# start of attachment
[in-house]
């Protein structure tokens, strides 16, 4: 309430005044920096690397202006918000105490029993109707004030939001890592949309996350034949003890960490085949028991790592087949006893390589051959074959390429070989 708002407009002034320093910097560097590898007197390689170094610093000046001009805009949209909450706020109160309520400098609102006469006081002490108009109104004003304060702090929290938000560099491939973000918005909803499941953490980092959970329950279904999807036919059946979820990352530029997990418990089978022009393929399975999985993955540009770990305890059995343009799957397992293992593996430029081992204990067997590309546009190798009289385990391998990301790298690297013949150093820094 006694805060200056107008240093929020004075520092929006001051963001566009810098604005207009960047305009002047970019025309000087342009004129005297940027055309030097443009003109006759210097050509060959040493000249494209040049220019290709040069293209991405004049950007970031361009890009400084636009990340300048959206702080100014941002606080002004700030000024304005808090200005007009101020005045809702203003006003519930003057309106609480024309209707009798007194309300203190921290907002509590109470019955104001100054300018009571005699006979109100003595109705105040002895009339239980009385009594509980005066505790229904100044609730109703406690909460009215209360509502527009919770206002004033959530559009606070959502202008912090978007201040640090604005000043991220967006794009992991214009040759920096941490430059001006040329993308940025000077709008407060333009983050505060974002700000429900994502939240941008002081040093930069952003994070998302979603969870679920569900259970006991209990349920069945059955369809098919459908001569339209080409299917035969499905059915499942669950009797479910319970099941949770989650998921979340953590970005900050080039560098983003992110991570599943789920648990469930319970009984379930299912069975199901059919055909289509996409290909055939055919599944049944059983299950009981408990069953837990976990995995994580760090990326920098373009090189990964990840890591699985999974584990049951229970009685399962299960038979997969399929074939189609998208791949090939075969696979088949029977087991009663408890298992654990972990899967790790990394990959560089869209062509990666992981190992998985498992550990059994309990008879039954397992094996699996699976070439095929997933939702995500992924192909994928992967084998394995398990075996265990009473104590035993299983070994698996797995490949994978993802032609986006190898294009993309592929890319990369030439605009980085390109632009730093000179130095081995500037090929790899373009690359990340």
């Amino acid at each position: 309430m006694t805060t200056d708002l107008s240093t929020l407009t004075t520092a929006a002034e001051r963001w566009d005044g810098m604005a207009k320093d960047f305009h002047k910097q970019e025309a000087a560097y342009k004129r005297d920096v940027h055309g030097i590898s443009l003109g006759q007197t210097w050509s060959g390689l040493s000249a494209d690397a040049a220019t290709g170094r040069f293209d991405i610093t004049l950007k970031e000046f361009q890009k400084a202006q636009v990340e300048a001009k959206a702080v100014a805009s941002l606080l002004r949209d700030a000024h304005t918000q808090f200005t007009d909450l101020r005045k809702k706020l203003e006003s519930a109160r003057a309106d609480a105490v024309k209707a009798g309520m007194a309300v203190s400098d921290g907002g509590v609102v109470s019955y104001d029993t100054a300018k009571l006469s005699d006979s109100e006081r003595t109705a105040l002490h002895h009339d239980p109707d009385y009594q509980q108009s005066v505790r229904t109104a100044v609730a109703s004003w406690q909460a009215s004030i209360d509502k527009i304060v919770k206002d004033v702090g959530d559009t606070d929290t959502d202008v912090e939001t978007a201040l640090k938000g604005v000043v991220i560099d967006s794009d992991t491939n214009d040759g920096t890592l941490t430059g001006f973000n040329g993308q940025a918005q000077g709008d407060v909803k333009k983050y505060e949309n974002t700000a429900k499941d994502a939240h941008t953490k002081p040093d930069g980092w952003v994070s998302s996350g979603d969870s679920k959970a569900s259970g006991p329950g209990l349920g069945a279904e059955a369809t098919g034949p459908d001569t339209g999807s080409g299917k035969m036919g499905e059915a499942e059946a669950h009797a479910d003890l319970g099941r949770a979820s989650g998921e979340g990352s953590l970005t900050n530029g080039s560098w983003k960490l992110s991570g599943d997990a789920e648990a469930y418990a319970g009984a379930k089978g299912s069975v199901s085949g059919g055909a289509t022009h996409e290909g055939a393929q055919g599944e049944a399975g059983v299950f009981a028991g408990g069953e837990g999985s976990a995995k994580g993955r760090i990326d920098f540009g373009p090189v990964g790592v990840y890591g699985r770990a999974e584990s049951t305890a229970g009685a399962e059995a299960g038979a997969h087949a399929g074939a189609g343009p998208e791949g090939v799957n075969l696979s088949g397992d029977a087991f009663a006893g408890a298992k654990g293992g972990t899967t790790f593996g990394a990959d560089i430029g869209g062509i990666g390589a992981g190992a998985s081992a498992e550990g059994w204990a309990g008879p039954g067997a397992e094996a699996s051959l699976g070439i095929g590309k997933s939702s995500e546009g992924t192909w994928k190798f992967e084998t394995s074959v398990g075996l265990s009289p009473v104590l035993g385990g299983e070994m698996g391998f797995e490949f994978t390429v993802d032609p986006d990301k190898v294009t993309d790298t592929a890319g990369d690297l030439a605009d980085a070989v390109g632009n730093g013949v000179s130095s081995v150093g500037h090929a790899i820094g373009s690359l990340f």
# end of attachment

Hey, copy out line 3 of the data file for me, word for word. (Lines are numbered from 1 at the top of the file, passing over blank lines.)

């Amino acid at each position: 309430m006694t805060t200056d708002l107008s240093t929020l407009t004075t520092a929006a002034e001051r963001w566009d005044g810098m604005a207009k320093d960047f305009h002047k910097q970019e025309a000087a560097y342009k004129r005297d920096v940027h055309g030097i590898s443009l003109g006759q007197t210097w050509s060959g390689l040493s000249a494209d690397a040049a220019t290709g170094r040069f293209d991405i610093t004049l950007k970031e000046f361009q890009k400084a202006q636009v990340e300048a001009k959206a702080v100014a805009s941002l606080l002004r949209d700030a000024h304005t918000q808090f200005t007009d909450l101020r005045k809702k706020l203003e006003s519930a109160r003057a309106d609480a105490v024309k209707a009798g309520m007194a309300v203190s400098d921290g907002g509590v609102v109470s019955y104001d029993t100054a300018k009571l006469s005699d006979s109100e006081r003595t109705a105040l002490h002895h009339d239980p109707d009385y009594q509980q108009s005066v505790r229904t109104a100044v609730a109703s004003w406690q909460a009215s004030i209360d509502k527009i304060v919770k206002d004033v702090g959530d559009t606070d929290t959502d202008v912090e939001t978007a201040l640090k938000g604005v000043v991220i560099d967006s794009d992991t491939n214009d040759g920096t890592l941490t430059g001006f973000n040329g993308q940025a918005q000077g709008d407060v909803k333009k983050y505060e949309n974002t700000a429900k499941d994502a939240h941008t953490k002081p040093d930069g980092w952003v994070s998302s996350g979603d969870s679920k959970a569900s259970g006991p329950g209990l349920g069945a279904e059955a369809t098919g034949p459908d001569t339209g999807s080409g299917k035969m036919g499905e059915a499942e059946a669950h009797a479910d003890l319970g099941r949770a979820s989650g998921e979340g990352s953590l970005t900050n530029g080039s560098w983003k960490l992110s991570g599943d997990a789920e648990a469930y418990a319970g009984a379930k089978g299912s069975v199901s085949g059919g055909a289509t022009h996409e290909g055939a393929q055919g599944e049944a399975g059983v299950f009981a028991g408990g069953e837990g999985s976990a995995k994580g993955r760090i990326d920098f540009g373009p090189v990964g790592v990840y890591g699985r770990a999974e584990s049951t305890a229970g009685a399962e059995a299960g038979a997969h087949a399929g074939a189609g343009p998208e791949g090939v799957n075969l696979s088949g397992d029977a087991f009663a006893g408890a298992k654990g293992g972990t899967t790790f593996g990394a990959d560089i430029g869209g062509i990666g390589a992981g190992a998985s081992a498992e550990g059994w204990a309990g008879p039954g067997a397992e094996a699996s051959l699976g070439i095929g590309k997933s939702s995500e546009g992924t192909w994928k190798f992967e084998t394995s074959v398990g075996l265990s009289p009473v104590l035993g385990g299983e070994m698996g391998f797995e490949f994978t390429v993802d032609p986006d990301k190898v294009t993309d790298t592929a890319g990369d690297l030439a605009d980085a070989v390109g632009n730093g013949v000179s130095s081995v150093g500037h090929a790899i820094g373009s690359l990340f």